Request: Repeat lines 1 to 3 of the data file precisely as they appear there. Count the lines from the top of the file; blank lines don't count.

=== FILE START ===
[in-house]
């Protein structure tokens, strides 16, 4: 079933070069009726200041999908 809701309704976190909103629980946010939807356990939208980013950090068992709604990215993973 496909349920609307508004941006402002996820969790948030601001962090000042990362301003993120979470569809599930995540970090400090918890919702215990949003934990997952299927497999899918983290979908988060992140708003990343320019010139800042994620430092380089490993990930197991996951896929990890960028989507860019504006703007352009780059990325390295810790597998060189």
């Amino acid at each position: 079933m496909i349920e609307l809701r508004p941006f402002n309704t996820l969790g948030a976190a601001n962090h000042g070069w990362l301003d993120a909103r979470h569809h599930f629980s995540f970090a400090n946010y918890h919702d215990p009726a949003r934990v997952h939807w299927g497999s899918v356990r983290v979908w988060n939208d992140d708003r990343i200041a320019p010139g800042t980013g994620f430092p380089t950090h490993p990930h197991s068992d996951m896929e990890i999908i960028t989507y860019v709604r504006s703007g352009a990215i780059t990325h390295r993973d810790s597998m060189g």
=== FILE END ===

[in-house]
């Protein structure tokens, strides 16, 4: 079933070069009726200041999908 809701309704976190909103629980946010939807356990939208980013950090068992709604990215993973 496909349920609307508004941006402002996820969790948030601001962090000042990362301003993120979470569809599930995540970090400090918890919702215990949003934990997952299927497999899918983290979908988060992140708003990343320019010139800042994620430092380089490993990930197991996951896929990890960028989507860019504006703007352009780059990325390295810790597998060189």
């Amino acid at each position: 079933m496909i349920e609307l809701r508004p941006f402002n309704t996820l969790g948030a976190a601001n962090h000042g070069w990362l301003d993120a909103r979470h569809h599930f629980s995540f970090a400090n946010y918890h919702d215990p009726a949003r934990v997952h939807w299927g497999s899918v356990r983290v979908w988060n939208d992140d708003r990343i200041a320019p010139g800042t980013g994620f430092p380089t950090h490993p990930h197991s068992d996951m896929e990890i999908i960028t989507y860019v709604r504006s703007g352009a990215i780059t990325h390295r993973d810790s597998m060189g």